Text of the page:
Story and photos by PAIGE NELSON
Tents lining streets, garbage in flower beds, needles scattered across public parks. This is the picture that is painted in most individuals’ minds when thinking about homeless people.
Stripping down any perception of a human living in these conditions, all the public sees is unshaven men sleeping on sidewalks and drug addicts pushing stolen shopping carts full of personal belongings.
While this stigma surrounds low income Utahns, there is work happening behind the scenes actively trying to help individuals get off the streets and back into the community.
Kat Kahn, director of development at The Road Home, has had ample experience helping the homeless population of Salt Lake City.
“Our No. one goal is to move people out of emergency shelter and into housing as quick as possible,” Kahn said in a Zoom interview. “The majority of the people we serve stay under six months.”
The Road Home is one of the oldest homeless centers in Salt Lake City, established in 1923. It has grown to having three emergency shelters across the Salt Lake area, not including overflow shelters used during the winter.
The Road Home stresses housing first. Each emergency shelter is tailored to the individual in need, and there are three options to choose from:
The Men’s Resource Center in South Salt Lake is located at 3380 S. 1000 West and houses 300 single men.
In Midvale, another shelter is located at 529 W. 9th Ave.,where 300 beds are provided for families.
Finally, the Gail Miller Resource Center is located at 242 W. Paramount Ave.and is a 200-bed split shelter for both men and women.
The public perception of the homeless community is one of the most challenging factors that Kahn deals with on a daily basis. Upward of 100 children facing homelessness at a time may have to jump through extra hoops to not feel the embarrassment that comes from lack of housing. School buses in Salt Lake City pick up the children at the shelters first on their way to school, and drop them off last so that their peers don’t see their living conditions.
The Road Home helps families and individuals pay their first months’ rent so that they can get their feet under them and start providing for themselves again. Kahn explained, however, that for about 13% of homeless people that won’t work. Those who face disabilities, have substance abuse disorders, or who are chronically homeless might not make it out of the shelters in that six-month period.
Homeless shelters in Salt Lake City work with each other, as well as apartment companies, food banks, and mental health facilities to create a healthy environment for those who come to seek help.
Volunteers of America, Utah, is a nonprofit that works with homeless shelters in the area, including The Road Home.
Andrew Johnston, chief strategy leader at Volunteers of America, said in a Zoom interview, “We’ve been doing street outreach for a number of years … there are a lot of folks who are outside all year round who don’t have housing, and we are just offering basic needs and services to them … and trying to get them housing.”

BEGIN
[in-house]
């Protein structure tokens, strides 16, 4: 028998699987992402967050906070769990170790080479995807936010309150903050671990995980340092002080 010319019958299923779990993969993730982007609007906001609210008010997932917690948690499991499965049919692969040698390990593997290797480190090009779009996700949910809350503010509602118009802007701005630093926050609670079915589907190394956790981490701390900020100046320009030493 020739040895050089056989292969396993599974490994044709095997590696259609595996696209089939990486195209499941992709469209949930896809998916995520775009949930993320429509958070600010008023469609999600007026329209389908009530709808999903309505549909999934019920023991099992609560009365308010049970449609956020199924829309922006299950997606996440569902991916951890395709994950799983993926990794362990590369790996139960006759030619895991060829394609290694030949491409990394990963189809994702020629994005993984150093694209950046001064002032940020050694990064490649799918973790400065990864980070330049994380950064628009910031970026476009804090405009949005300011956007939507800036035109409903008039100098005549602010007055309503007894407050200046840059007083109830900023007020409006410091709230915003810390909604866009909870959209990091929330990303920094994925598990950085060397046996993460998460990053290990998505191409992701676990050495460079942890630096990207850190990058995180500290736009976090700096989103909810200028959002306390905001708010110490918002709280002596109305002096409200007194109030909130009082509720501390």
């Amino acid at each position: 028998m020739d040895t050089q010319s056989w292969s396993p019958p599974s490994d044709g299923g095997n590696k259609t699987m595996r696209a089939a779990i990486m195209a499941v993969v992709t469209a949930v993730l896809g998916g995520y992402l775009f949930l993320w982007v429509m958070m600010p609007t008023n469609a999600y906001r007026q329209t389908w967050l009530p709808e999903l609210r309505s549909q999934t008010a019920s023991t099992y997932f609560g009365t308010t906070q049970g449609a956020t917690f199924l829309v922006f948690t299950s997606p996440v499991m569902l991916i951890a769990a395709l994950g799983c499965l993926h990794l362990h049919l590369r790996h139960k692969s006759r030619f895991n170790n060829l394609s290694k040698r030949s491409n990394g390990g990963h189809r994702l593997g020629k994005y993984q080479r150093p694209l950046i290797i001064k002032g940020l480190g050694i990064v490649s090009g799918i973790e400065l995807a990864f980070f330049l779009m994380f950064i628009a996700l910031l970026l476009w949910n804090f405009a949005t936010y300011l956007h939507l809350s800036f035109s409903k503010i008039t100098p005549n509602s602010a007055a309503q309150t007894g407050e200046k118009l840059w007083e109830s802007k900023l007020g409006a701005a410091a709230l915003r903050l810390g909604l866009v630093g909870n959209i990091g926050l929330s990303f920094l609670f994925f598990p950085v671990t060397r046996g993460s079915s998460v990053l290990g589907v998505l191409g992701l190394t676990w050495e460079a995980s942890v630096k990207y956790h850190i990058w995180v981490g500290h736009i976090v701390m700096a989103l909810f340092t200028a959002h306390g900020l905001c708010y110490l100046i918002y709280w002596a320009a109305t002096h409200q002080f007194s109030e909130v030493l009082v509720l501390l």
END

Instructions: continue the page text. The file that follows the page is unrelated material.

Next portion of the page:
These basic needs are things like getting homeless people IDs so that they can get medical help and subsidized housing. Volunteers of America also helps people get into detox centers and off substances they might be abusing.
While lots of work is happening out in the city, there is another, smaller, community that is making great strides in helping people experiencing homelessness as well.
The University of Utah, home to 25,000 undergraduates, works daily to help find affordable housing for its students. The Student Affairs Division acts as an umbrella to multiple departments and centers on campus, including those focused on student diversity and inclusion.
Kimberly Hall, an associate director of development for Student Development and Inclusion, explained in a Zoom interview that the U helps students facing food scarcity and financial problems, and experiencing homelessness.
“We want to take that concept and ideally help students learn to negotiate the university system as well as community resources to address their needs,” Hall said.
Student Affairs is creating a new office in the student union basement. It will be located next to the Feed U Pantry with the goal that more students will start to utilize the resources that they are paying for.
The renovated area will be child friendly for parenting students, and will contain a financial wellness office to help with issues ranging from rent assistance to domestic violence situations. Because of its close proximity to the Feed U Pantry, students will also have access to food if they don’t have the money to cover that extra expense.
All across Salt Lake Valley the community is getting involved and making a difference in curbing homelessness.
Kat Kahn, director of development at the Road Home, is one of those individuals who is working hard every day to help people experiencing homelessness. Kahn believes that, “Anyone that wants to be housed should be able to be housed without it being really problematic.”